Thursday, November 29, 2007

Ilegal Immigrants Don't Cause Problems in the Health Care System

A new study shows that illegal immigrants don't cause the problems we see in the health care system.

Illegal immigrants from Mexico and other Latin American countries are 50% less likely than U.S.-born Latinos to use hospital emergency rooms in California, according to a study published Monday in the journal Archives of Internal Medicine.

The cost of providing healthcare and other government services to illegal immigrants looms large in the national debate over immigration.

In Los Angeles County, much of the focus of that debate has been on hospital emergency rooms. Ten have closed in the last five years, citing losses from treating the uninsured, and those that remain open are notorious for backlogs.

By federal law, hospitals must treat every emergency, regardless of a person's insurance -- or immigration -- status. Illegal immigrants, who often work at jobs that don't offer health insurance, are commonly seen as driving both the closures and the crowding.

But the study found that while illegal immigrants are indeed less likely to be insured, they are also less likely to visit a doctor, clinic or emergency room.

"The current policy discourse that undocumented immigrants are a burden on the public because they overuse public resources is not borne out with data, for either primary care or emergency department care," said Alexander N. Ortega, an associate professor at UCLA's School of Public Health and the study's lead author. "In fact, they seem to be underutilizing the system, given their health needs."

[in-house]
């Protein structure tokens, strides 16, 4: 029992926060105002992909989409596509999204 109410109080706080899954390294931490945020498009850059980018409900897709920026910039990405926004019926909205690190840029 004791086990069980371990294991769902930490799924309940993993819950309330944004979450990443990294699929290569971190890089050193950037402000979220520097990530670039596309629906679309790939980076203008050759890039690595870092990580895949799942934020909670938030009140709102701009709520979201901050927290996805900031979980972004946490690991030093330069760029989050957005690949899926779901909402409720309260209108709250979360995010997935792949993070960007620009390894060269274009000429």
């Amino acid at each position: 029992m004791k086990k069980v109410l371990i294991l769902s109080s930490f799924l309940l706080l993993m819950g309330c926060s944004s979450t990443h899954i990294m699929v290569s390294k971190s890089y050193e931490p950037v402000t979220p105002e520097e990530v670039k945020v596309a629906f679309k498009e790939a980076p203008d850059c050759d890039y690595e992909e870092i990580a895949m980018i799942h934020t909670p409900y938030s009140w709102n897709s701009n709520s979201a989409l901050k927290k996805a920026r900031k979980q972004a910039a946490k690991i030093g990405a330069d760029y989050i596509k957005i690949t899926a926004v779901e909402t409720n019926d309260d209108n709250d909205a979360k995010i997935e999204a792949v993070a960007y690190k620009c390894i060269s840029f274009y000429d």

2 comments:

Premeir Mexican Pharmacies said...

Of course illegal aliens are 50% less likely to visit the doctors office than natural born Latinos.

1. They don't want to get caught and deported.

2. When in Mexico they live in much more harsh conditions were you may be worse off if you go to the hospital. Once in America, they still have that same mindset.

Gaijin42 said...

Note, this comment does not take a position on immigration. It is just a critique in the flaws of this study, and interpretations of this study.

I believe you are mis-interpreting this study. This study certainly indicates that the impact of Illegals on the health care system may be less than previously thought, it does not indicated that they are not the source or not a contribution to the problem.

Each illegal immigrant that uses the service results in spent resources that could have been reduced cost for legals, or free service given to legals.

For example, if we hypothetically say that the average legal resident has a 5% chance of using the emergency room per year (completely made up # of course), then this study indicates that the average illegal has a 2.5% chance of using the same service.

Now, multiply that chance by the number of illegals, and you can see that there is still a significant impact.

Also (and possibly more importantly) This study does not evaluate the demographics that affect hospitals. Some hospitals (such as inner city hospitals in the south west) will disproportionately need to service illegals. I would conjecture that in some locals a hospital or clinic may in fact be utilized almost entirely by illegals. Therefore, while the national impact may be absorbed, the local impact may be catastrophic. to compound this issue, those same inner city hospitals are likely underfunded, understaffed, and under equipped compared to the average national hospital, and therefore double unable to absorb this impact.